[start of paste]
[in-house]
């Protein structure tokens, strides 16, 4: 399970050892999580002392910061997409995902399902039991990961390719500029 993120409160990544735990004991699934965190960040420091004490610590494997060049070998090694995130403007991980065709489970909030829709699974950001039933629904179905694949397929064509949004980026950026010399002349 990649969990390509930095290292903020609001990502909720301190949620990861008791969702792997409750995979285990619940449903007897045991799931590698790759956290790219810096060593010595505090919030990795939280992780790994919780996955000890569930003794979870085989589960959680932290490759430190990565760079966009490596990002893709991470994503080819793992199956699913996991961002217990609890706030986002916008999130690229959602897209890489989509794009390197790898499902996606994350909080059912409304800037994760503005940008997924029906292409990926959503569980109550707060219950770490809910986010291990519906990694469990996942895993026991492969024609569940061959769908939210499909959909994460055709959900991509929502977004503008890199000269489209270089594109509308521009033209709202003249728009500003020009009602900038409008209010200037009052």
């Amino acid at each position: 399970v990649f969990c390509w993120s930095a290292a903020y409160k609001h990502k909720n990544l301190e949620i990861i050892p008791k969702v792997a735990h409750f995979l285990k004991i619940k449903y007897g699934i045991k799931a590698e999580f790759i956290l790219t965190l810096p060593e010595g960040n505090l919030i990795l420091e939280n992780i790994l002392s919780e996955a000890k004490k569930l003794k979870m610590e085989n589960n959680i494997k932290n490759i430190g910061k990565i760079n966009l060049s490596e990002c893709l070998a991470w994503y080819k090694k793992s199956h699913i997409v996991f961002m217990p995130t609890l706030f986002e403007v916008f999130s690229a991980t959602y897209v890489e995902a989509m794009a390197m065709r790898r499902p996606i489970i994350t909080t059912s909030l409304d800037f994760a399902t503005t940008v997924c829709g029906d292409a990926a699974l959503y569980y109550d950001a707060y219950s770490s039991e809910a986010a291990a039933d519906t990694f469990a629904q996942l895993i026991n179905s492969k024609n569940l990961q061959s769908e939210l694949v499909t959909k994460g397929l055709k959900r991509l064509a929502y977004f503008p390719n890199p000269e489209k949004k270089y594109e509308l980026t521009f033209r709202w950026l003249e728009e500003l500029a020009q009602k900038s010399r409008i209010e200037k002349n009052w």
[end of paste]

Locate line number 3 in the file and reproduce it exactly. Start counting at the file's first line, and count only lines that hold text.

């Amino acid at each position: 399970v990649f969990c390509w993120s930095a290292a903020y409160k609001h990502k909720n990544l301190e949620i990861i050892p008791k969702v792997a735990h409750f995979l285990k004991i619940k449903y007897g699934i045991k799931a590698e999580f790759i956290l790219t965190l810096p060593e010595g960040n505090l919030i990795l420091e939280n992780i790994l002392s919780e996955a000890k004490k569930l003794k979870m610590e085989n589960n959680i494997k932290n490759i430190g910061k990565i760079n966009l060049s490596e990002c893709l070998a991470w994503y080819k090694k793992s199956h699913i997409v996991f961002m217990p995130t609890l706030f986002e403007v916008f999130s690229a991980t959602y897209v890489e995902a989509m794009a390197m065709r790898r499902p996606i489970i994350t909080t059912s909030l409304d800037f994760a399902t503005t940008v997924c829709g029906d292409a990926a699974l959503y569980y109550d950001a707060y219950s770490s039991e809910a986010a291990a039933d519906t990694f469990a629904q996942l895993i026991n179905s492969k024609n569940l990961q061959s769908e939210l694949v499909t959909k994460g397929l055709k959900r991509l064509a929502y977004f503008p390719n890199p000269e489209k949004k270089y594109e509308l980026t521009f033209r709202w950026l003249e728009e500003l500029a020009q009602k900038s010399r409008i209010e200037k002349n009052w």